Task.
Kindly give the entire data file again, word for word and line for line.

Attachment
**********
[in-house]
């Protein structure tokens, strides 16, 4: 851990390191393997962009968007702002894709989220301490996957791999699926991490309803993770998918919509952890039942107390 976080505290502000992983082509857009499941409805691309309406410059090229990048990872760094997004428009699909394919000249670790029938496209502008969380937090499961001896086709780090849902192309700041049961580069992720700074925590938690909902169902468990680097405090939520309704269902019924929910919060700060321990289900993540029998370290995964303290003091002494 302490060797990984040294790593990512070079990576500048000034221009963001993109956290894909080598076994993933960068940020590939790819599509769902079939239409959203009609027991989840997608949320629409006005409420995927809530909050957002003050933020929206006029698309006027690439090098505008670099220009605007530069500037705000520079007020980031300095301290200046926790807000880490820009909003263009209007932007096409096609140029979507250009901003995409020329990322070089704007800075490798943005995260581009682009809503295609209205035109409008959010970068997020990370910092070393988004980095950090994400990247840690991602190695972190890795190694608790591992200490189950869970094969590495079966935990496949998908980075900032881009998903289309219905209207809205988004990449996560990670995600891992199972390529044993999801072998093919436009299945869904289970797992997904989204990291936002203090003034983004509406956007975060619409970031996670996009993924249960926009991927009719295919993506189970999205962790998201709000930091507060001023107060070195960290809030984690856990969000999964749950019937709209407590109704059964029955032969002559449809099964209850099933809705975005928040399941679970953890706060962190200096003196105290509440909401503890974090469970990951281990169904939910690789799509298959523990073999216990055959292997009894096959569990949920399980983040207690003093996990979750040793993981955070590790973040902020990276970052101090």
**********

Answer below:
[in-house]
């Protein structure tokens, strides 16, 4: 851990390191393997962009968007702002894709989220301490996957791999699926991490309803993770998918919509952890039942107390 976080505290502000992983082509857009499941409805691309309406410059090229990048990872760094997004428009699909394919000249670790029938496209502008969380937090499961001896086709780090849902192309700041049961580069992720700074925590938690909902169902468990680097405090939520309704269902019924929910919060700060321990289900993540029998370290995964303290003091002494 302490060797990984040294790593990512070079990576500048000034221009963001993109956290894909080598076994993933960068940020590939790819599509769902079939239409959203009609027991989840997608949320629409006005409420995927809530909050957002003050933020929206006029698309006027690439090098505008670099220009605007530069500037705000520079007020980031300095301290200046926790807000880490820009909003263009209007932007096409096609140029979507250009901003995409020329990322070089704007800075490798943005995260581009682009809503295609209205035109409008959010970068997020990370910092070393988004980095950090994400990247840690991602190695972190890795190694608790591992200490189950869970094969590495079966935990496949998908980075900032881009998903289309219905209207809205988004990449996560990670995600891992199972390529044993999801072998093919436009299945869904289970797992997904989204990291936002203090003034983004509406956007975060619409970031996670996009993924249960926009991927009719295919993506189970999205962790998201709000930091507060001023107060070195960290809030984690856990969000999964749950019937709209407590109704059964029955032969002559449809099964209850099933809705975005928040399941679970953890706060962190200096003196105290509440909401503890974090469970990951281990169904939910690789799509298959523990073999216990055959292997009894096959569990949920399980983040207690003093996990979750040793993981955070590790973040902020990276970052101090």